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Bearing Design Considerations for Medical Devices – Part 2

Cutaway view of a dentail handpiece. Bearings can be seen in several locations supporting the shafts.

Bearing Design Considerations for Medical Devices – Part 2

In the previous installment of this technical article, we explored different materials to consider for bearings used in medical equipment. Here we will examine lubrication and precision level options. The following is Part 2 of a three-part post. You can read Part 1 here.

Proper lubricant selection — meaning both type and amount — is critical to bearing life and performance but is often overlooked. Operating temperature is the primary consideration when selecting a lubricant. Temperature directly affects the viscosity of the lubricant base oil, which in turn impacts the lubricant’s ability to support application loads. In medical applications, bearing lubricants are subjected to numerous demanding environmental factors including sterilization, temperature extremes, high-speed rotation, saline wash down or irrigation, reagents, blood, and exposure to radiation.

Lubricant selection not only depends on the operating conditions of the bearing; it may also be subject to regulatory requirements. Manufacturers of medical devices are often required to use NSF-certified lubricants (e.g., food-grade H1 or H2) or biocompatible lubricants according to ISO 10993. In surgical tool applications involving patient contact, medical-grade silicone or mineral oil-based lubricants are commonly used. These lubricants must be able to withstand high speeds and be resistant to steam and water washout from the sterilization process. Solid film lubrication is another option but is generally used only in situations where an oil or grease would likely fail. These include high- or low-temperature extremes, exposure to radiation, or vacuum environments where outgassing is a concern.

Solid films are highly engineered and usually added at the component level prior to bearing assembly. Common examples of dry films are graphite, molybdenum disulfide, tungsten disulfide, or gold. Solid films are subject to wear and therefore should be used in only low-speed, lightly loaded applications. The bearing manufacturer (or a lubrication specialist) should be consulted during lubricant selection due to the large number of lubricants commercially available across a wide range of prices.

Precision Level
The precision level, or tolerance class, of a ball bearing should be carefully considered when specifying for use in a medical device. While all bearings are extremely precise mechanisms, thought must be given to the different precision level options available and their effect on bearing performance and lifespan. Raceway parallelism, for example, can affect bearing torque, so a nonparallel raceway condition will result in torque spikes during rotation. In high-speed applications, excessive bearing runout can result in an imbalance in the rotating mass. Both conditions can lead to unpredictable performance and premature failure.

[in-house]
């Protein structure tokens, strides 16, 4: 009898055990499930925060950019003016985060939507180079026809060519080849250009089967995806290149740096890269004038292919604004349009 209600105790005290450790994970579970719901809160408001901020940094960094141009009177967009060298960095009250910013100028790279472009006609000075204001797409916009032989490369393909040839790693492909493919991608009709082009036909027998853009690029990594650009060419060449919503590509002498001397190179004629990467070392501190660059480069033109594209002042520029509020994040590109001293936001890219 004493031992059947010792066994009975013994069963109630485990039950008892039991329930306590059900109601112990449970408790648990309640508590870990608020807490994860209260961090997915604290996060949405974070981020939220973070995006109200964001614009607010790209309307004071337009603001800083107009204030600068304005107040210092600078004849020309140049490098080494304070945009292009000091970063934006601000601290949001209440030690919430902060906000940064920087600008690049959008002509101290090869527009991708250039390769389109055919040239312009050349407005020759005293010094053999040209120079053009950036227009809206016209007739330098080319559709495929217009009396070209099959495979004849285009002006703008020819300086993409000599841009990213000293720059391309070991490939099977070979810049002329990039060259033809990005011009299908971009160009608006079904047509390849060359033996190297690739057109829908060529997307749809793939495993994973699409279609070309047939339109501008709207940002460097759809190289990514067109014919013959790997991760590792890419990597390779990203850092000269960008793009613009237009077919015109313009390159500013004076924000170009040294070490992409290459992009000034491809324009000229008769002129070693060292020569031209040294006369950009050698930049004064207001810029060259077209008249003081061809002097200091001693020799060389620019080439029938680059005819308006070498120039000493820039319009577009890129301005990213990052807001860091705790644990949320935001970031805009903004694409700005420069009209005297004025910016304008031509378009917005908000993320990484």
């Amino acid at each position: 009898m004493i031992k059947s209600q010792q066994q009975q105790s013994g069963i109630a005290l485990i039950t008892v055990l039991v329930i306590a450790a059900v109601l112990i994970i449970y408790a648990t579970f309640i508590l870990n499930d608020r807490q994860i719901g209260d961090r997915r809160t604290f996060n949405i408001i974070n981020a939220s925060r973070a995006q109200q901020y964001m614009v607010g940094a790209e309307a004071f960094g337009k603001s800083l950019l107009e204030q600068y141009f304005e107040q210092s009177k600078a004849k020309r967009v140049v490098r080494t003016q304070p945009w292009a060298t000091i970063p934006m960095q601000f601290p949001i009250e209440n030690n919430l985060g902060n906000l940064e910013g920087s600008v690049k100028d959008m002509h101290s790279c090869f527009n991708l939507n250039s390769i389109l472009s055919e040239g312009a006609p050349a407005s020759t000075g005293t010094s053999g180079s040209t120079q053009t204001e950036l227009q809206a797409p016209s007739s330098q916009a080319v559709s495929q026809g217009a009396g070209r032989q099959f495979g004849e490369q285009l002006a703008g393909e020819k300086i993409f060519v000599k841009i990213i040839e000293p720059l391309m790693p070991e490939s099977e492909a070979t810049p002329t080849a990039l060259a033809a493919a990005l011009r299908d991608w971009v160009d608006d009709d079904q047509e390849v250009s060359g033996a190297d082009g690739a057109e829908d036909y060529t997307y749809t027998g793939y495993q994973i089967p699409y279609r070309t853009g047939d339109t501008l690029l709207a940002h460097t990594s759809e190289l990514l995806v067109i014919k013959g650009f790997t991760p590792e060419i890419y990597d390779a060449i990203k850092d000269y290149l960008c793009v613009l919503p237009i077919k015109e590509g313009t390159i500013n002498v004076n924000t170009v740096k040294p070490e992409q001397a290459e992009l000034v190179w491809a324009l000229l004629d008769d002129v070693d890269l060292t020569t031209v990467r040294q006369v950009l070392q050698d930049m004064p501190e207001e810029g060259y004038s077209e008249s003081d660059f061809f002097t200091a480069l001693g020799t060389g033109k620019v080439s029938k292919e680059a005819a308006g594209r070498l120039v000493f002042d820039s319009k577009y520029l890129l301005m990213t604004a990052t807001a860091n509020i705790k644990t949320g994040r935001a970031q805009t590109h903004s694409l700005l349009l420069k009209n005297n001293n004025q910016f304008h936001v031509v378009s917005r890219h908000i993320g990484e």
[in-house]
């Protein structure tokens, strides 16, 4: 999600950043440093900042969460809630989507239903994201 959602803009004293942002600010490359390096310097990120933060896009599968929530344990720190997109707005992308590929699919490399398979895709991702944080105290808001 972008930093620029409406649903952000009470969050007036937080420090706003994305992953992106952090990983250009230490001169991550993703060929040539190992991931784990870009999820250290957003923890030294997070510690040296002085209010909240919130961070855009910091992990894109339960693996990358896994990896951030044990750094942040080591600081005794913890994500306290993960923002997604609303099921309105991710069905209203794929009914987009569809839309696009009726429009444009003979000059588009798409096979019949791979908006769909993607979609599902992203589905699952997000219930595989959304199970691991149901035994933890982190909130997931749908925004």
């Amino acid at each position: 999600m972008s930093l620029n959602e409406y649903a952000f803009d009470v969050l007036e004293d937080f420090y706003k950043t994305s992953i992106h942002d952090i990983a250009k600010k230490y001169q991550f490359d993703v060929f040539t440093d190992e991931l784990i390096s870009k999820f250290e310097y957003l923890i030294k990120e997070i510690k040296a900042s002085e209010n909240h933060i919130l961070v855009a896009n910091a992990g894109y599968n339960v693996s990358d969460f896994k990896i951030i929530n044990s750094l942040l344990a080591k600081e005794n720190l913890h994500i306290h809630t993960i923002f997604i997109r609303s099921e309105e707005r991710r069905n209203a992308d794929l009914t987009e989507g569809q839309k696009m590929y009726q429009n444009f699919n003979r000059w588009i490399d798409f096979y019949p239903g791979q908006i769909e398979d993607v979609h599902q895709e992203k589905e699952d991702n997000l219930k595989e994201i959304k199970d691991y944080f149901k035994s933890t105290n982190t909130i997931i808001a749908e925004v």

Bearing tolerance classes are specified in the United States by the American Bearing Manufacturers Association (ABMA) and are defined as ABEC 1, ABEC 3, ABEC 5, ABEC 7, and ABEC 9. The higher the tolerance class number, the tighter the tolerances. ABEC ratings specify tolerances of size and form for the individual inner and outer rings. Tolerances of size refer to the basic boundary dimensions: the inner and outer diameters and the ring widths. Tolerances of form include roundness, taper, runout, and parallelism. Bearings with higher tolerance classes are intended for use in precision applications that require high running accuracy, high speed rotation, and/or low torque. In handheld instruments, such as surgical or dental drills, higher precision bearings help reduce noise, vibration, and heat generation, making tool use more comfortable for the operator. The downside of using higher precision bearings is price: the higher the ABEC level, the more expensive the bearing.

In the next installment of Bearing Design Considerations for Medical Devices, AST will discuss two undesirable conditions bearings may experience in medical device applications: contamination and noise / vibration. Look for Part 3, coming February 28, 2024.